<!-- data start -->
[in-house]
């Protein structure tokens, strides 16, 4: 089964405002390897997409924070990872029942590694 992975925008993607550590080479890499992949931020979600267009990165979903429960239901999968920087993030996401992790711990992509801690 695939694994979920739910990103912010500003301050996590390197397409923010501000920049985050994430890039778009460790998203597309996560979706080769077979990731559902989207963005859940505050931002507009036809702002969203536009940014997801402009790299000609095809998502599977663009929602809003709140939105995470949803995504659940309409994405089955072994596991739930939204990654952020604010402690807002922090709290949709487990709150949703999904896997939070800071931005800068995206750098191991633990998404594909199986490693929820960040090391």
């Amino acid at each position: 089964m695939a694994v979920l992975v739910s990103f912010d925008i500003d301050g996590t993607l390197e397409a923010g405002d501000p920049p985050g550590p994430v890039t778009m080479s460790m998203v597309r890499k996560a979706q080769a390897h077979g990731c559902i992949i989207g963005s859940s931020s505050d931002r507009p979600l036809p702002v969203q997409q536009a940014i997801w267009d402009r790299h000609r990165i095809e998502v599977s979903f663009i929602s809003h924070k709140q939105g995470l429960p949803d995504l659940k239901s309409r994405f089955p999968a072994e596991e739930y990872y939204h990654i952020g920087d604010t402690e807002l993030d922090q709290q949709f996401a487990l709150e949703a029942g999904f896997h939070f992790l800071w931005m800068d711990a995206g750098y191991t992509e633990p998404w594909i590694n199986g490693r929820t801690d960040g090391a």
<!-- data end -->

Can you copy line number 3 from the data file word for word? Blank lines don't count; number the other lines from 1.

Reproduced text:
């Amino acid at each position: 089964m695939a694994v979920l992975v739910s990103f912010d925008i500003d301050g996590t993607l390197e397409a923010g405002d501000p920049p985050g550590p994430v890039t778009m080479s460790m998203v597309r890499k996560a979706q080769a390897h077979g990731c559902i992949i989207g963005s859940s931020s505050d931002r507009p979600l036809p702002v969203q997409q536009a940014i997801w267009d402009r790299h000609r990165i095809e998502v599977s979903f663009i929602s809003h924070k709140q939105g995470l429960p949803d995504l659940k239901s309409r994405f089955p999968a072994e596991e739930y990872y939204h990654i952020g920087d604010t402690e807002l993030d922090q709290q949709f996401a487990l709150e949703a029942g999904f896997h939070f992790l800071w931005m800068d711990a995206g750098y191991t992509e633990p998404w594909i590694n199986g490693r929820t801690d960040g090391a």